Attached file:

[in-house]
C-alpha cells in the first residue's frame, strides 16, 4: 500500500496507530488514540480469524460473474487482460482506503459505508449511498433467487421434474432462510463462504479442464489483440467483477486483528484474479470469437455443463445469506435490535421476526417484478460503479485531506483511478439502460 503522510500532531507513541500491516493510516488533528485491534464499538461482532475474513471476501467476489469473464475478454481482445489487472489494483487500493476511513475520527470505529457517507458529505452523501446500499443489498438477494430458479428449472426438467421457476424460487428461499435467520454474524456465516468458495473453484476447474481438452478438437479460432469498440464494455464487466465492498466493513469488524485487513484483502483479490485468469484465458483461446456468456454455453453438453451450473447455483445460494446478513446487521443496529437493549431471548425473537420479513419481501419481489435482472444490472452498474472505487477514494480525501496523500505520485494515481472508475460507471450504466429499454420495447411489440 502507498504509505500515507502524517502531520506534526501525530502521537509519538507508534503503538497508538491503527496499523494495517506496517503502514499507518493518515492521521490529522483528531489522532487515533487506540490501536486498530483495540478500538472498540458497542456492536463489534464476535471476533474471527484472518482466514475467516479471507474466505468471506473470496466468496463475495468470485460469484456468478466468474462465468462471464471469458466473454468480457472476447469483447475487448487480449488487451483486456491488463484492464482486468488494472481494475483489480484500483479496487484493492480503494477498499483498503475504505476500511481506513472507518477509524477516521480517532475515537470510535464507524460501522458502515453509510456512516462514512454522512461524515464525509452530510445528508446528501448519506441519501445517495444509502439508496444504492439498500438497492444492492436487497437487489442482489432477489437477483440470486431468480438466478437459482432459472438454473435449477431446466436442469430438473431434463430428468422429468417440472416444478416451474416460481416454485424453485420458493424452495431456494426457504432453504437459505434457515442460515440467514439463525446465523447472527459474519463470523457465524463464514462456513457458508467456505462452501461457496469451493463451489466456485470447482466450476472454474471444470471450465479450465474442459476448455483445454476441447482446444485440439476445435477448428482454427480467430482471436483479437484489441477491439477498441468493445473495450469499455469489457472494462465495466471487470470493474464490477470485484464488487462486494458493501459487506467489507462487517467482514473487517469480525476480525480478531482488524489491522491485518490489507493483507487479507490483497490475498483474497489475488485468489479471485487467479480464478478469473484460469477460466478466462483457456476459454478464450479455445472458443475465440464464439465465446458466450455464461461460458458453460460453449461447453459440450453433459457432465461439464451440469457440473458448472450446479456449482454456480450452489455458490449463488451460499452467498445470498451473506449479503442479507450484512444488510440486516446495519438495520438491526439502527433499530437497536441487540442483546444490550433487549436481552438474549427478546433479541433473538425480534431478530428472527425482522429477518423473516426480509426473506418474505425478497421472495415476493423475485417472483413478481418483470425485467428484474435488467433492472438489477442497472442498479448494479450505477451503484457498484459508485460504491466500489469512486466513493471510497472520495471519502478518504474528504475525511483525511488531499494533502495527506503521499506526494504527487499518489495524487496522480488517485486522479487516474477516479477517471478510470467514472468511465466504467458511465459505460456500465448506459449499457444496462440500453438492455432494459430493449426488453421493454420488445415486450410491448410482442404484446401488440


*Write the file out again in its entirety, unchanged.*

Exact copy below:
[in-house]
C-alpha cells in the first residue's frame, strides 16, 4: 500500500496507530488514540480469524460473474487482460482506503459505508449511498433467487421434474432462510463462504479442464489483440467483477486483528484474479470469437455443463445469506435490535421476526417484478460503479485531506483511478439502460 503522510500532531507513541500491516493510516488533528485491534464499538461482532475474513471476501467476489469473464475478454481482445489487472489494483487500493476511513475520527470505529457517507458529505452523501446500499443489498438477494430458479428449472426438467421457476424460487428461499435467520454474524456465516468458495473453484476447474481438452478438437479460432469498440464494455464487466465492498466493513469488524485487513484483502483479490485468469484465458483461446456468456454455453453438453451450473447455483445460494446478513446487521443496529437493549431471548425473537420479513419481501419481489435482472444490472452498474472505487477514494480525501496523500505520485494515481472508475460507471450504466429499454420495447411489440 502507498504509505500515507502524517502531520506534526501525530502521537509519538507508534503503538497508538491503527496499523494495517506496517503502514499507518493518515492521521490529522483528531489522532487515533487506540490501536486498530483495540478500538472498540458497542456492536463489534464476535471476533474471527484472518482466514475467516479471507474466505468471506473470496466468496463475495468470485460469484456468478466468474462465468462471464471469458466473454468480457472476447469483447475487448487480449488487451483486456491488463484492464482486468488494472481494475483489480484500483479496487484493492480503494477498499483498503475504505476500511481506513472507518477509524477516521480517532475515537470510535464507524460501522458502515453509510456512516462514512454522512461524515464525509452530510445528508446528501448519506441519501445517495444509502439508496444504492439498500438497492444492492436487497437487489442482489432477489437477483440470486431468480438466478437459482432459472438454473435449477431446466436442469430438473431434463430428468422429468417440472416444478416451474416460481416454485424453485420458493424452495431456494426457504432453504437459505434457515442460515440467514439463525446465523447472527459474519463470523457465524463464514462456513457458508467456505462452501461457496469451493463451489466456485470447482466450476472454474471444470471450465479450465474442459476448455483445454476441447482446444485440439476445435477448428482454427480467430482471436483479437484489441477491439477498441468493445473495450469499455469489457472494462465495466471487470470493474464490477470485484464488487462486494458493501459487506467489507462487517467482514473487517469480525476480525480478531482488524489491522491485518490489507493483507487479507490483497490475498483474497489475488485468489479471485487467479480464478478469473484460469477460466478466462483457456476459454478464450479455445472458443475465440464464439465465446458466450455464461461460458458453460460453449461447453459440450453433459457432465461439464451440469457440473458448472450446479456449482454456480450452489455458490449463488451460499452467498445470498451473506449479503442479507450484512444488510440486516446495519438495520438491526439502527433499530437497536441487540442483546444490550433487549436481552438474549427478546433479541433473538425480534431478530428472527425482522429477518423473516426480509426473506418474505425478497421472495415476493423475485417472483413478481418483470425485467428484474435488467433492472438489477442497472442498479448494479450505477451503484457498484459508485460504491466500489469512486466513493471510497472520495471519502478518504474528504475525511483525511488531499494533502495527506503521499506526494504527487499518489495524487496522480488517485486522479487516474477516479477517471478510470467514472468511465466504467458511465459505460456500465448506459449499457444496462440500453438492455432494459430493449426488453421493454420488445415486450410491448410482442404484446401488440